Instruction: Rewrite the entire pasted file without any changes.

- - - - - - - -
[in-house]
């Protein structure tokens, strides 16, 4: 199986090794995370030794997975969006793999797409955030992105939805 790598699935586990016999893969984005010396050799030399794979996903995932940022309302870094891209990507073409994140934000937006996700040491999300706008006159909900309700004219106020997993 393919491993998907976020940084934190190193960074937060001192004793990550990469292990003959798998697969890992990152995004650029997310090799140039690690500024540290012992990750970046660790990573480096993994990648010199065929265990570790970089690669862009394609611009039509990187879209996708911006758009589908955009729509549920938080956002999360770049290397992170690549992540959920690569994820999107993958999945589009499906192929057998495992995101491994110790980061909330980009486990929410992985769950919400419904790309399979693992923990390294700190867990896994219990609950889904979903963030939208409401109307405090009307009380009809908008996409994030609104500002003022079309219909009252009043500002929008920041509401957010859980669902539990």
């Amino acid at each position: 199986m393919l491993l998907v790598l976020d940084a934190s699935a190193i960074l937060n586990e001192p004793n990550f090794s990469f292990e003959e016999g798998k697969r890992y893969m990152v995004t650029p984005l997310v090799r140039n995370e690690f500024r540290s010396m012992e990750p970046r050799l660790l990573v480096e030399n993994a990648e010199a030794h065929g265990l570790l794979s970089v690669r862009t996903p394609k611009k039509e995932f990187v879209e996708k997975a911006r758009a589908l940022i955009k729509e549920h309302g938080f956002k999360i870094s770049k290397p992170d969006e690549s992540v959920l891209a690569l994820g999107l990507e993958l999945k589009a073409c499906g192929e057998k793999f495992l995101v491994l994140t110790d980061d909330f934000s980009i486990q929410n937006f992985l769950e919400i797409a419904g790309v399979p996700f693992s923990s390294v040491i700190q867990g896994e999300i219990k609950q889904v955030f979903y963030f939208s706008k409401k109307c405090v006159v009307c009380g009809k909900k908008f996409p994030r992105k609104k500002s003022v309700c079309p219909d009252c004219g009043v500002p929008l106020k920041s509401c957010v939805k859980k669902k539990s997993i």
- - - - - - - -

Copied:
[in-house]
């Protein structure tokens, strides 16, 4: 199986090794995370030794997975969006793999797409955030992105939805 790598699935586990016999893969984005010396050799030399794979996903995932940022309302870094891209990507073409994140934000937006996700040491999300706008006159909900309700004219106020997993 393919491993998907976020940084934190190193960074937060001192004793990550990469292990003959798998697969890992990152995004650029997310090799140039690690500024540290012992990750970046660790990573480096993994990648010199065929265990570790970089690669862009394609611009039509990187879209996708911006758009589908955009729509549920938080956002999360770049290397992170690549992540959920690569994820999107993958999945589009499906192929057998495992995101491994110790980061909330980009486990929410992985769950919400419904790309399979693992923990390294700190867990896994219990609950889904979903963030939208409401109307405090009307009380009809908008996409994030609104500002003022079309219909009252009043500002929008920041509401957010859980669902539990």
């Amino acid at each position: 199986m393919l491993l998907v790598l976020d940084a934190s699935a190193i960074l937060n586990e001192p004793n990550f090794s990469f292990e003959e016999g798998k697969r890992y893969m990152v995004t650029p984005l997310v090799r140039n995370e690690f500024r540290s010396m012992e990750p970046r050799l660790l990573v480096e030399n993994a990648e010199a030794h065929g265990l570790l794979s970089v690669r862009t996903p394609k611009k039509e995932f990187v879209e996708k997975a911006r758009a589908l940022i955009k729509e549920h309302g938080f956002k999360i870094s770049k290397p992170d969006e690549s992540v959920l891209a690569l994820g999107l990507e993958l999945k589009a073409c499906g192929e057998k793999f495992l995101v491994l994140t110790d980061d909330f934000s980009i486990q929410n937006f992985l769950e919400i797409a419904g790309v399979p996700f693992s923990s390294v040491i700190q867990g896994e999300i219990k609950q889904v955030f979903y963030f939208s706008k409401k109307c405090v006159v009307c009380g009809k909900k908008f996409p994030r992105k609104k500002s003022v309700c079309p219909d009252c004219g009043v500002p929008l106020k920041s509401c957010v939805k859980k669902k539990s997993i």